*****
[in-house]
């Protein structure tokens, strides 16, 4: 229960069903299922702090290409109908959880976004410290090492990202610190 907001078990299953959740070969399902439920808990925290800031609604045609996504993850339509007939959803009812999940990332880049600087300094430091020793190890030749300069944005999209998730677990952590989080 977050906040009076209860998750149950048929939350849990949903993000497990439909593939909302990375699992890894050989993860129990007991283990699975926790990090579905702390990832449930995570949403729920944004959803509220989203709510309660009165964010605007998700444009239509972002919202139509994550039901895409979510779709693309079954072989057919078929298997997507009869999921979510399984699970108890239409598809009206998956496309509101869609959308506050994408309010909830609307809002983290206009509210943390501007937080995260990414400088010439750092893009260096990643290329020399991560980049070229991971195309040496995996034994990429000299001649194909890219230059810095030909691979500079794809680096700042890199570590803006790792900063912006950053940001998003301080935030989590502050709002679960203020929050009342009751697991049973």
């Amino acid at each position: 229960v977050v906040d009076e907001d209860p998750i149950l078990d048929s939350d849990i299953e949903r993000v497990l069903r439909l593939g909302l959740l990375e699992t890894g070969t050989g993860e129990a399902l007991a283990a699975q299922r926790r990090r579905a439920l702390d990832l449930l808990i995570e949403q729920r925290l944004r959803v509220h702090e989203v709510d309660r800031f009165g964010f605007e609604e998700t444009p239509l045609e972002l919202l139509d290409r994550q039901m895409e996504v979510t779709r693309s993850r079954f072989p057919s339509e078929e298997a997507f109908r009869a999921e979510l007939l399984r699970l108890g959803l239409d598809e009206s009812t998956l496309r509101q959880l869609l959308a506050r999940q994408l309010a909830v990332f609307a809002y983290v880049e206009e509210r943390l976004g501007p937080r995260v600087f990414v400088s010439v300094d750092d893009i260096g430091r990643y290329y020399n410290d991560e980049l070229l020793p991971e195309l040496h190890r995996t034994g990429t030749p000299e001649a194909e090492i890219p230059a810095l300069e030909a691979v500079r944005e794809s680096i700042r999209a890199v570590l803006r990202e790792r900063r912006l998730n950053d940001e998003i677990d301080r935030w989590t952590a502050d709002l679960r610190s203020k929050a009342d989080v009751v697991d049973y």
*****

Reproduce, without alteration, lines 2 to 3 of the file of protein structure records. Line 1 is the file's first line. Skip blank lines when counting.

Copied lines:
């Protein structure tokens, strides 16, 4: 229960069903299922702090290409109908959880976004410290090492990202610190 907001078990299953959740070969399902439920808990925290800031609604045609996504993850339509007939959803009812999940990332880049600087300094430091020793190890030749300069944005999209998730677990952590989080 977050906040009076209860998750149950048929939350849990949903993000497990439909593939909302990375699992890894050989993860129990007991283990699975926790990090579905702390990832449930995570949403729920944004959803509220989203709510309660009165964010605007998700444009239509972002919202139509994550039901895409979510779709693309079954072989057919078929298997997507009869999921979510399984699970108890239409598809009206998956496309509101869609959308506050994408309010909830609307809002983290206009509210943390501007937080995260990414400088010439750092893009260096990643290329020399991560980049070229991971195309040496995996034994990429000299001649194909890219230059810095030909691979500079794809680096700042890199570590803006790792900063912006950053940001998003301080935030989590502050709002679960203020929050009342009751697991049973």
């Amino acid at each position: 229960v977050v906040d009076e907001d209860p998750i149950l078990d048929s939350d849990i299953e949903r993000v497990l069903r439909l593939g909302l959740l990375e699992t890894g070969t050989g993860e129990a399902l007991a283990a699975q299922r926790r990090r579905a439920l702390d990832l449930l808990i995570e949403q729920r925290l944004r959803v509220h702090e989203v709510d309660r800031f009165g964010f605007e609604e998700t444009p239509l045609e972002l919202l139509d290409r994550q039901m895409e996504v979510t779709r693309s993850r079954f072989p057919s339509e078929e298997a997507f109908r009869a999921e979510l007939l399984r699970l108890g959803l239409d598809e009206s009812t998956l496309r509101q959880l869609l959308a506050r999940q994408l309010a909830v990332f609307a809002y983290v880049e206009e509210r943390l976004g501007p937080r995260v600087f990414v400088s010439v300094d750092d893009i260096g430091r990643y290329y020399n410290d991560e980049l070229l020793p991971e195309l040496h190890r995996t034994g990429t030749p000299e001649a194909e090492i890219p230059a810095l300069e030909a691979v500079r944005e794809s680096i700042r999209a890199v570590l803006r990202e790792r900063r912006l998730n950053d940001e998003i677990d301080r935030w989590t952590a502050d709002l679960r610190s203020k929050a009342d989080v009751v697991d049973y």